Dear Berkeley Physics Community:
I very recently assumed the job of Physics Chair, taking over from Joel Moore, who so generously served as interim Chair from January to July of 2017, and Steve Boggs, who ably guided our department before Joel. We in Physics are very grateful for their selfless leadership. I am honored to follow them, and will do my best to live up to their high standards.
We are experiencing interesting times at Berkeley. Our optimistic new leaders, Chancellor Carol Christ and Executive Vice Chancellor and Provost Paul Alivisatos, face challenges ranging from free speech and student safety, to budget deficits and insufficient student housing. Against this background, Physics continues to attract the finest students and most able young faculty, including several profiled in the next few pages. Two recent rankings define Berkeley’s distinctive role. The 2017 Academic Ranking of World Universities placed Berkeley Physics second, behind only MIT. In the New York Times 2017 College Access Index, which measures the graduation rate and support provided to lower income students, UC campuses hold six of the top ten places.
State of the Department
The story of our Department can be summarized in numbers. In 2016-17 approximately 35 graduate and 110 undergraduates completed their degrees. In the current year 350 undergraduates, including 300 intended majors, and 270 graduate students reside in Physics: these numbers have grown by nearly a factor of three over the last twenty years. Our professional ranks include 63 active and 37 emeritus faculty members, including two active Nobel Laureates and 19 members of the National Academy of Sciences, and 43 dedicated staff members. The Department is also home to approximately 200 postdoctoral researchers doing extraordinary work in every subfield of physics. Berkeley Physics has advanced several initiatives during the past year. This spring, in support of a university-wide effort to strengthen the undergraduate experience, we launched the new Physics 5 laboratory series. Inspired by Physics 111, our capstone Advanced Laboratory course for juniors and seniors, Physics 5 brings freshman and sophomore physics majors the opportunity for hands-on design, construction, and operation of challenging experiments. This success came about from the combined efforts of a large team of staff and faculty, and from the generosity of many donors who helped support the project.
We created another new course, Physics 198, as part of a statewide effort to encourage continuing students to consider completing their education at a UC campus. This course is designed to help ensure the success of transfer students. Our College Access ranking reflects in part our state’s policy of encouraging students who have excelled in community colleges and elsewhere, to consider continuing their education in UC campus’ research-oriented environment. For some transfer students, this transition can prove challenging. To help with the adjustment, Physics 198 was created this past year. It allows us to identify any holes that might need to be addressed in a student’s academic preparation, to ensure students’ success at Berkeley, while also addressing the natural anxieties that may arise when a new student joins classmates who already “know the ropes.” We are very grateful to Claudia Trujillo, Amanda Dillon and Faculty Sponsor Jonathan Wurtele for designing and launching this important program.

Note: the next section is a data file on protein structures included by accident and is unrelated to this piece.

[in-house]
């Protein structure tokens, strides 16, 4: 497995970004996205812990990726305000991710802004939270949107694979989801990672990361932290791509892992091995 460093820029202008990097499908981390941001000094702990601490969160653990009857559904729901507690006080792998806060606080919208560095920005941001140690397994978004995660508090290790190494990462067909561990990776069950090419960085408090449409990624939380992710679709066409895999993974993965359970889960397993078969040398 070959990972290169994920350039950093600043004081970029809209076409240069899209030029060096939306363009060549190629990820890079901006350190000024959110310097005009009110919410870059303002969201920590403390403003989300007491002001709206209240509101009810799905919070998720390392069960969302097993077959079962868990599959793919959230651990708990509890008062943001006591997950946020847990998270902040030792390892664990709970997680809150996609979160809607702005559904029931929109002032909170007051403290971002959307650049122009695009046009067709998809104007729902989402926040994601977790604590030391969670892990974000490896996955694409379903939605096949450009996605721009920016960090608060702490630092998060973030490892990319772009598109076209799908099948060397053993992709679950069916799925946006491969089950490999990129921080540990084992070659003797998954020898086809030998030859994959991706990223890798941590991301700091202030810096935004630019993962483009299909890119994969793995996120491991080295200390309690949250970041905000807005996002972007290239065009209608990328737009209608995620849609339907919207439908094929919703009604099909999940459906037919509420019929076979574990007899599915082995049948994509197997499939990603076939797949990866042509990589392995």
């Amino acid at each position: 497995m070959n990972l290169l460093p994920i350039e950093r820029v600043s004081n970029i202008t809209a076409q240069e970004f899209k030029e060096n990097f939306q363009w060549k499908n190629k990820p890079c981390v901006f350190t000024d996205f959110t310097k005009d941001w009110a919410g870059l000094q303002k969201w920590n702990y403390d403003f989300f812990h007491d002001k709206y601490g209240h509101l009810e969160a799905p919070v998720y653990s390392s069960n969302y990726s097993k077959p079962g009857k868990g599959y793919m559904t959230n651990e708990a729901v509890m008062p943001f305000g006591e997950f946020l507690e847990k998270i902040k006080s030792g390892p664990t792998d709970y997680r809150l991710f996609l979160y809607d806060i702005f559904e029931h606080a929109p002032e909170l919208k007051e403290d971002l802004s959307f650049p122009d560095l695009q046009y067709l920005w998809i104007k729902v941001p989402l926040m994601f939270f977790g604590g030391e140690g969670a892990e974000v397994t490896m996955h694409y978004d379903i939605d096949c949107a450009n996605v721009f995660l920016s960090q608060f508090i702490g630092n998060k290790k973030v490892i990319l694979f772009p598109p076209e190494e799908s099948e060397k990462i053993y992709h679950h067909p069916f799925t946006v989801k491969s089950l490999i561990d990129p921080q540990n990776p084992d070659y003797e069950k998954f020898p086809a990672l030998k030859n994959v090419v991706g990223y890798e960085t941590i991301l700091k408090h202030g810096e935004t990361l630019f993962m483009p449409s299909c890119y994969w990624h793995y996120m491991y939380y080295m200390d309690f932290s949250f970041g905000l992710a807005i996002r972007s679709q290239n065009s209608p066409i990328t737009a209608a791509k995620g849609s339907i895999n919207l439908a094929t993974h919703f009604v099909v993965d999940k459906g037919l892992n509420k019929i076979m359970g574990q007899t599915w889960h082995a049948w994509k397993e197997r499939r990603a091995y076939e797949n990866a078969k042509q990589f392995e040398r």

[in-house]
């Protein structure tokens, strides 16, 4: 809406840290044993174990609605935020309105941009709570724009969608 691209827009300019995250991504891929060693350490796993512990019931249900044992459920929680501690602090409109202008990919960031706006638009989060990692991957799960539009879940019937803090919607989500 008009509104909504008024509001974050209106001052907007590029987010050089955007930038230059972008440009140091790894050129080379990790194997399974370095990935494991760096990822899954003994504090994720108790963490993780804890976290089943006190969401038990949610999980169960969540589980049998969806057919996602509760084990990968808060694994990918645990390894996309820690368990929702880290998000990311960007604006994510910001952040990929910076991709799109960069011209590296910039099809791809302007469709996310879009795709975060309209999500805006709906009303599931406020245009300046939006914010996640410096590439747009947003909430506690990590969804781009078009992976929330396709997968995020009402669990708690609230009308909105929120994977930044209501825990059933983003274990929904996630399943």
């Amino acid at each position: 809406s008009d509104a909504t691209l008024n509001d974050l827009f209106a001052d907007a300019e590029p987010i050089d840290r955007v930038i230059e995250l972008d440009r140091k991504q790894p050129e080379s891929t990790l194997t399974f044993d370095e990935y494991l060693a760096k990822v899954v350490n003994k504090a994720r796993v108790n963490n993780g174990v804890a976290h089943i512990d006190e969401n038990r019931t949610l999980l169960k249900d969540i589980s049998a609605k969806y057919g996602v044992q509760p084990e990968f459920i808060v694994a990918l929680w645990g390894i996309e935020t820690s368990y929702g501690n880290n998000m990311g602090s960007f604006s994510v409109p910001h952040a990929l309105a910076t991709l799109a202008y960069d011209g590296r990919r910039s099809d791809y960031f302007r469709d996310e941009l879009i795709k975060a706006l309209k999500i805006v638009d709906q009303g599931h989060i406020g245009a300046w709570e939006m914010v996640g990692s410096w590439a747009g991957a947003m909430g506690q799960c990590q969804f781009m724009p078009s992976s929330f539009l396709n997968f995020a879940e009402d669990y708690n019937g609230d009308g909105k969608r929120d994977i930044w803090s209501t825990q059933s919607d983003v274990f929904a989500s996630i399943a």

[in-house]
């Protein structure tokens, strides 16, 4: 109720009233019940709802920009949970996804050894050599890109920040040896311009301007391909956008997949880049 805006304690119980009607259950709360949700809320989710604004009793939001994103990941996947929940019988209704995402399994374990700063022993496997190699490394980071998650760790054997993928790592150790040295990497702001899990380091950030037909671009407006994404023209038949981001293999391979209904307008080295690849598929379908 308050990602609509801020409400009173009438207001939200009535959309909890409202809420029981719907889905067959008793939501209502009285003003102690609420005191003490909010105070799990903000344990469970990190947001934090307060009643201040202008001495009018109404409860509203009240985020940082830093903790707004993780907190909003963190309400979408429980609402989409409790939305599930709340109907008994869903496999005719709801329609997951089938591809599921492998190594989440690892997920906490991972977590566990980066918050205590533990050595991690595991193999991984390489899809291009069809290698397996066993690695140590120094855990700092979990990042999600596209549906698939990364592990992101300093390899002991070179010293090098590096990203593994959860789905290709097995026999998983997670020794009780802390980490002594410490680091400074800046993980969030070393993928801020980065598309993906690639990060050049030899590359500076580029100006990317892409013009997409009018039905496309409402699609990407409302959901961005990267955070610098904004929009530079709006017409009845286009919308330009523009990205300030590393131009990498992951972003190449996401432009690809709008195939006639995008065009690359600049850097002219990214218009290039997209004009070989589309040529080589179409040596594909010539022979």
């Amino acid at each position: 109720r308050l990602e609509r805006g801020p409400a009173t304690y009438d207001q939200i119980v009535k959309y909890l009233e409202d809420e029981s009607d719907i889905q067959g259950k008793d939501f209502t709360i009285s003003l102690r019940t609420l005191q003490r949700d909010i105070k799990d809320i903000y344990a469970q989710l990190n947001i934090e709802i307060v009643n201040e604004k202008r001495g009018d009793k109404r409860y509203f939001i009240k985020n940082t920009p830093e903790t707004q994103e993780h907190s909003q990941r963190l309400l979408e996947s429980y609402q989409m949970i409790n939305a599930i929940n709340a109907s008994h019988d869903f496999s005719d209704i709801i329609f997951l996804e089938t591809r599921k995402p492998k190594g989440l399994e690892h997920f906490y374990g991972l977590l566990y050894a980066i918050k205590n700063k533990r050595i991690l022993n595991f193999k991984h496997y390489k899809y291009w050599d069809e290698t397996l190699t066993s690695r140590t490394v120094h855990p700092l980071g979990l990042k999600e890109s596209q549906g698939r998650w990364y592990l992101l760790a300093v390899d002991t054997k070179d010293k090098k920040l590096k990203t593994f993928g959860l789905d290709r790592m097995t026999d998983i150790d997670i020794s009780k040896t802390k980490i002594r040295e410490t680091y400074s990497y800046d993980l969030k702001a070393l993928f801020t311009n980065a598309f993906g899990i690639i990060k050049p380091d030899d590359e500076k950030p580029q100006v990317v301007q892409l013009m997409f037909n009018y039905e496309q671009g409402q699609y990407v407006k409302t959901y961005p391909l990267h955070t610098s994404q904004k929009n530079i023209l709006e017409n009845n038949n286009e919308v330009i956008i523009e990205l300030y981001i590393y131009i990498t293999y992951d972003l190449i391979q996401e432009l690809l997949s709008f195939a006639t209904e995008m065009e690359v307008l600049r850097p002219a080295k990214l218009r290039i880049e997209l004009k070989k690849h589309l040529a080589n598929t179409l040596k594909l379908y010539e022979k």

Many of our students, on completing their degrees, decide to use their physics backgrounds in the science-driven high-tech industrial world. We launched the Berkeley Physics Partners (BP2) program to strengthen career development opportunities for and create new research and innovation connections between our researchers and industry partners. The BP2 partnership will help us train the young researchers needed to drive innovation in both basic science and industry. We are very grateful to Rachel Schafer for helping us create this much-needed program.
Future Needs and Opportunities
Physics is housed in the lovely historical core of our campus. Doing cutting-age science in buildings constructed in a different age can pose challenges. Recent modernization of our facilities, helped by state, foundation, and private support, includes the opening of Campbell Hall, creation of lab space focused on quantum-world challenges, repair of Old Le Conte masonry, and improvements in student and professional machine shops. A great deal of work remains, particularly in updating our instructional labs and shops, to accommodate our growing student population and research portfolio.
Our good fortune in attracting extraordinary young faculty continues, helped by generous donors who created “junior chairs” to aid our recruiting. New endowments and other private contributions are essential to keep us competitive with private universities over the next decade.
Berkeley Physics students and faculty looks forward each year to the public events we sponsor, including the Segre and Oppenheimer lectures and Cal Day. I hope you will join us for these events! Our next Oppenheimer lecture, scheduled for February 26, features University of Chicago astrophysicist Michael Turner, a very gifted speaker who will tell us about the fascinating cosmos in which we live. I hope you enjoy reading the 2017 Magazine for some of our Department’s new efforts in research and instruction. I encourage you to get in touch with us if you have any thoughts
—Wick Haxton, Physics Chair